So now we come (again) to the topic of cancer drug pricing. The New York Times ran an article on this the other day which has gotten a lot of attention. In it, Alex Berenson points out that prescriptions for the antibody therapies like Avastin and Erbitux cost a huge amount of money.
This isn't news, unfortunately. See this 2004 article by Matthew Herper in Forbes, for example, or see my posts from around that time here and here. What the NYT article makes much of, though, is what it says is a new rationale for the costs:
"Until now, drug makers have typically defended high prices by noting the cost of developing new medicines. But executives at Genentech and its majority owner, Roche, are now using a separate argument — citing the inherent value of life-sustaining therapies.
If society wants the benefits, they say, it must be ready to spend more for treatments like Avastin and another of the company's cancer drugs, Herceptin, which sells for $40,000 a year. . ."
You won't catch me disagreeing about the value of pharmaceuticals. But this argument can only be taken so far, because (as those links from two years ago make clear) drugs like Avastin really only add a few months of life. That's nothing to make light of, but I fear that it's also not much of a basis for Genentech and Roche to talk about how society should be willing to pay for such outcomes. Can you fix a price for two extra months of life? We're going to have to.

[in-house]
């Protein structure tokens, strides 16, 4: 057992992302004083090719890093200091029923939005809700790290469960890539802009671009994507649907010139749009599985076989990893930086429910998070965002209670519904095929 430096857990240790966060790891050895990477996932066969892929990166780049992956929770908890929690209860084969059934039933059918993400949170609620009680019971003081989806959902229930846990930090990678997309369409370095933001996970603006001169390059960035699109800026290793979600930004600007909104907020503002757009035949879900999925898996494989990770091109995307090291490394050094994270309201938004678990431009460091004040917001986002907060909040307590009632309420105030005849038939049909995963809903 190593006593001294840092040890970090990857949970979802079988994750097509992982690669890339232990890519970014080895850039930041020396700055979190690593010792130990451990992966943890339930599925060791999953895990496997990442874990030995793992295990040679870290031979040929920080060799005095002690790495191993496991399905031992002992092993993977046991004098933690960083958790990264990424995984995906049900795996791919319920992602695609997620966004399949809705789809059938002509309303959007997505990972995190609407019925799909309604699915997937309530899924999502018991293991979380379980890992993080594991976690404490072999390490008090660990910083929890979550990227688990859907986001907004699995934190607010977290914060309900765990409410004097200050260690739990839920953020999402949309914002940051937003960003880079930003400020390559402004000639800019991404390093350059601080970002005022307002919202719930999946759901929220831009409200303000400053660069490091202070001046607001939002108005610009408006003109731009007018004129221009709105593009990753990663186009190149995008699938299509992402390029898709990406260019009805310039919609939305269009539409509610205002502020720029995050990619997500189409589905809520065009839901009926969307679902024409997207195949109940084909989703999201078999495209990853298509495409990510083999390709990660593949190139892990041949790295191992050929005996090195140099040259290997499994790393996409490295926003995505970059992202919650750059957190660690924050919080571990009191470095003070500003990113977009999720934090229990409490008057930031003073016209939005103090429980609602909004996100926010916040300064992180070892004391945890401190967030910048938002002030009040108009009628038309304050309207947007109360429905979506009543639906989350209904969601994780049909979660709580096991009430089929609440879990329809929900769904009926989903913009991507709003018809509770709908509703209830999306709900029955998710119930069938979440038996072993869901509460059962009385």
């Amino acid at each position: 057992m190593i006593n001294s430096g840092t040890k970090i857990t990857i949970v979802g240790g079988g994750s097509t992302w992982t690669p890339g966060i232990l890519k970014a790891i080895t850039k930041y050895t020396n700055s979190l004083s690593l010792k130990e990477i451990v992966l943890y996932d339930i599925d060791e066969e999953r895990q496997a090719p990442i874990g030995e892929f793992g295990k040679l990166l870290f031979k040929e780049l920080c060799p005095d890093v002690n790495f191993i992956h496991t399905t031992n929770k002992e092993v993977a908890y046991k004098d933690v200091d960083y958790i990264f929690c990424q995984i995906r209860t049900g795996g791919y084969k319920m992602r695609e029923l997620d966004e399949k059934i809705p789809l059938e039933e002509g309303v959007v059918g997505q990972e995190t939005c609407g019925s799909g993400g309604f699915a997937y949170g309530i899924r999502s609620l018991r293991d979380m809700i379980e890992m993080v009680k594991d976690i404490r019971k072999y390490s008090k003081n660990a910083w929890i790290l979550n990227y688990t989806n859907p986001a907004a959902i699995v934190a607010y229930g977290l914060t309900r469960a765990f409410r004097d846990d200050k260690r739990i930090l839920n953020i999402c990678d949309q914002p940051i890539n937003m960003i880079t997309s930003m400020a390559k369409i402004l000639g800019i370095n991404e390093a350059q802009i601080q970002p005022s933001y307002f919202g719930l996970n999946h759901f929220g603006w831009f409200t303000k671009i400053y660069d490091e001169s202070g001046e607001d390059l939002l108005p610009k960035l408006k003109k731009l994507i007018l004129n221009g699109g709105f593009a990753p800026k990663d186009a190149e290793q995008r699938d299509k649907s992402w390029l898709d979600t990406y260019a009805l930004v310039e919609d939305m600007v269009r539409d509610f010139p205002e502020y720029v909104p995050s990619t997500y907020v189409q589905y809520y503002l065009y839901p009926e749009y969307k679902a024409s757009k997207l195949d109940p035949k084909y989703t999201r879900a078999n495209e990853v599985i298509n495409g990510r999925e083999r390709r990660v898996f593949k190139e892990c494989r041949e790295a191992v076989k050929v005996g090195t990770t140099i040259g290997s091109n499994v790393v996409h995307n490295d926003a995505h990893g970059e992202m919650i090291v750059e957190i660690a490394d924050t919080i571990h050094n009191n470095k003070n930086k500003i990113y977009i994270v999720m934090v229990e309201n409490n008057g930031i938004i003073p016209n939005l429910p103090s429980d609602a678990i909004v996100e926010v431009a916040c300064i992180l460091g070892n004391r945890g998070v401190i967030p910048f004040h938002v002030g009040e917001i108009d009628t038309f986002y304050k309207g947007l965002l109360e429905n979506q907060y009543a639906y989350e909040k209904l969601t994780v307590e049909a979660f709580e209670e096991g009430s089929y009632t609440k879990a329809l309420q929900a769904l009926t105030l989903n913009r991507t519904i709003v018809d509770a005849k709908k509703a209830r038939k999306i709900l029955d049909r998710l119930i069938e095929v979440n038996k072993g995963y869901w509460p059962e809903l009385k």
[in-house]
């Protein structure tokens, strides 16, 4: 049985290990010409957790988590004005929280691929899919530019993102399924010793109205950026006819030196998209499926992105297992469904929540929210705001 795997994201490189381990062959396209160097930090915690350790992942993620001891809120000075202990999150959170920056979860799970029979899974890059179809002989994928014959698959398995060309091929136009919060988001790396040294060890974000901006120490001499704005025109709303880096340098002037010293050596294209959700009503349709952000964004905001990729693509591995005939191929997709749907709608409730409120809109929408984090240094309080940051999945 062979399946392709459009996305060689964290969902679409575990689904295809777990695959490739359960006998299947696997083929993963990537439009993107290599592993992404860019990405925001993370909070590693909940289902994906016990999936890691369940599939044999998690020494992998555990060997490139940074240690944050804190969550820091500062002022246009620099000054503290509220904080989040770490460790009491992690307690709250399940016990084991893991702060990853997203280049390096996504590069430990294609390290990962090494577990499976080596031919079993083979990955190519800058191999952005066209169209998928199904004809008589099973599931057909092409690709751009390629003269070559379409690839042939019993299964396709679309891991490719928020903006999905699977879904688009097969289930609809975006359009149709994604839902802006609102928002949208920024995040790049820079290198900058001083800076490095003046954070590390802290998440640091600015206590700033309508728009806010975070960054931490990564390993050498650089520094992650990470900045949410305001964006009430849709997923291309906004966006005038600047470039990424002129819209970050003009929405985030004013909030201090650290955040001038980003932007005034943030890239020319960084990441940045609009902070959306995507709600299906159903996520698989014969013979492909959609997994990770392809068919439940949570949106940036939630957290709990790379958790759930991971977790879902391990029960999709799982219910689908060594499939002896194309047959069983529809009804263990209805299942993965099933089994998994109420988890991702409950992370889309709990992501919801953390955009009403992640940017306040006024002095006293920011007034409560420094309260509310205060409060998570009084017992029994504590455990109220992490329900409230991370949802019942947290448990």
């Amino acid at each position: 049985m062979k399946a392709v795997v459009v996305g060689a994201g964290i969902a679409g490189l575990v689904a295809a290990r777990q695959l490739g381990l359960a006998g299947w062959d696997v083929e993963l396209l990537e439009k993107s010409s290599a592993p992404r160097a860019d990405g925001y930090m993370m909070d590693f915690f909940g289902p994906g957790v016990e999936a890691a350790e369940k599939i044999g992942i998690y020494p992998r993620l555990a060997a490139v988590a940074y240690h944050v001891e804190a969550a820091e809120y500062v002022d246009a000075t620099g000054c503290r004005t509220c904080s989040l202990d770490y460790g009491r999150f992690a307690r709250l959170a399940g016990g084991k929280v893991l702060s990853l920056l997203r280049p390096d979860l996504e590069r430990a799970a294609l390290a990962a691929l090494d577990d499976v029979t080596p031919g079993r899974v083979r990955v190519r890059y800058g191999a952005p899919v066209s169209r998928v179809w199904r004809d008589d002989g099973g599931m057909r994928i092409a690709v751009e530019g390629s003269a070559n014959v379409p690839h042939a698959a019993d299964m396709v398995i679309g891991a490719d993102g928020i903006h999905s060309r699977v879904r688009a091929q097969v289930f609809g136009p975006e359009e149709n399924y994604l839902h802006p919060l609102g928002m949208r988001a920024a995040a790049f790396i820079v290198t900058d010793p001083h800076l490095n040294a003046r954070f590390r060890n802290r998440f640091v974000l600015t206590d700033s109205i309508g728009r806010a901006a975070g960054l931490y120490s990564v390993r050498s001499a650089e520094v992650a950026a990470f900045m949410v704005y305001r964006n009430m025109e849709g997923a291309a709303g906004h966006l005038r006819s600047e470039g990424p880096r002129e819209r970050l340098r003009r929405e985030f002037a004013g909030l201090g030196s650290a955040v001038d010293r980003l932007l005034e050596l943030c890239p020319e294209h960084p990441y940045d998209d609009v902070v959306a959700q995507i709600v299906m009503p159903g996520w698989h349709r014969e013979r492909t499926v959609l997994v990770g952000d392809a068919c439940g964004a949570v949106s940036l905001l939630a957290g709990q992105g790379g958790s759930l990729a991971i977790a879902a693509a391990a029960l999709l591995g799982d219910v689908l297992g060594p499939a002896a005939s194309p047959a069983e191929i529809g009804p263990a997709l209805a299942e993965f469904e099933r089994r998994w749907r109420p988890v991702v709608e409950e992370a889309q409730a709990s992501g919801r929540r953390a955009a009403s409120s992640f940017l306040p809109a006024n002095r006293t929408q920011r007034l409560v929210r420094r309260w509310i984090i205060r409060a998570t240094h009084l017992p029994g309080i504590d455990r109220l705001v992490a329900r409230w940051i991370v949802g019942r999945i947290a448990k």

The NYT article has an excellent example of someone who's done the calculation for himself:
"Ellis Minrath, who has pancreatic cancer, said he had chosen not to take Tarceva, a drug from Genentech that is approved for lung cancer and has shown promise in pancreatic cancer. He did so after learning that it would cost him about $1,000 a month in co-payments, even though he is covered by Medicare.
"If anybody came out and said, 'By God, this is the stuff. You want to get well, find a way to buy it,' that would be one thing," said Mr. Minrath, who is 87. "But that isn't the case. The forecast of how much it's going to do is not that wonderful. . .
I agree with Mr. Minrath's decision, and I strongly endorse his right to make it. As an 87-year-old with pancreatic cancer, he seems to have studied his situation objectively and realized the odds he faces. He is very, very likely to die within the next few months, and (although we've never met) I'll be sorry to see him go, because he sounds extremely sensible. Personally - and I hope I never have to work this decision out for real - I would lean toward a similar "leave more for my heirs" position. Other patients in different situations may well come to different conclusions, and that's up to them (and in the real world, up to their insurance companies) as well.
What we need, of course, is some cancer drugs that don't make us put prices on months. I'd rather be working out the value of whole years or decades. Therapies which can do that will be the place to make the "society should suck it up" argument, but making it for Avastin and the like seems rather premature. What will we do when we find something that's good?